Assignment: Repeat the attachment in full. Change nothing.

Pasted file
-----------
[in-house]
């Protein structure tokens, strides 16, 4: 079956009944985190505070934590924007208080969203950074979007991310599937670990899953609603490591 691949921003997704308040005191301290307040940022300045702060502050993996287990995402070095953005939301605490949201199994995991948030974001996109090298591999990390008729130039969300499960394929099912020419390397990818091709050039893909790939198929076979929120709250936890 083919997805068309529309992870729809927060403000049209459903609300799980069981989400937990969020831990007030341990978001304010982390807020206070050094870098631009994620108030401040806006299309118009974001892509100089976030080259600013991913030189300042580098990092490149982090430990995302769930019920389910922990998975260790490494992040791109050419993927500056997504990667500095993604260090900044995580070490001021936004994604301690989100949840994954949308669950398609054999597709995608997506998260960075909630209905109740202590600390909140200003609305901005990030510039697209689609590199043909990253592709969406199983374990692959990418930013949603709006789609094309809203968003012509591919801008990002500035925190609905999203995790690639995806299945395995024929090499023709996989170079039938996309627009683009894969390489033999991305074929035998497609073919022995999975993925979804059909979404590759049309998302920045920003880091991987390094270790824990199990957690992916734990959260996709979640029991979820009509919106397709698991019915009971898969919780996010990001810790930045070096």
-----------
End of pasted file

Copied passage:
[in-house]
């Protein structure tokens, strides 16, 4: 079956009944985190505070934590924007208080969203950074979007991310599937670990899953609603490591 691949921003997704308040005191301290307040940022300045702060502050993996287990995402070095953005939301605490949201199994995991948030974001996109090298591999990390008729130039969300499960394929099912020419390397990818091709050039893909790939198929076979929120709250936890 083919997805068309529309992870729809927060403000049209459903609300799980069981989400937990969020831990007030341990978001304010982390807020206070050094870098631009994620108030401040806006299309118009974001892509100089976030080259600013991913030189300042580098990092490149982090430990995302769930019920389910922990998975260790490494992040791109050419993927500056997504990667500095993604260090900044995580070490001021936004994604301690989100949840994954949308669950398609054999597709995608997506998260960075909630209905109740202590600390909140200003609305901005990030510039697209689609590199043909990253592709969406199983374990692959990418930013949603709006789609094309809203968003012509591919801008990002500035925190609905999203995790690639995806299945395995024929090499023709996989170079039938996309627009683009894969390489033999991305074929035998497609073919022995999975993925979804059909979404590759049309998302920045920003880091991987390094270790824990199990957690992916734990959260996709979640029991979820009509919106397709698991019915009971898969919780996010990001810790930045070096």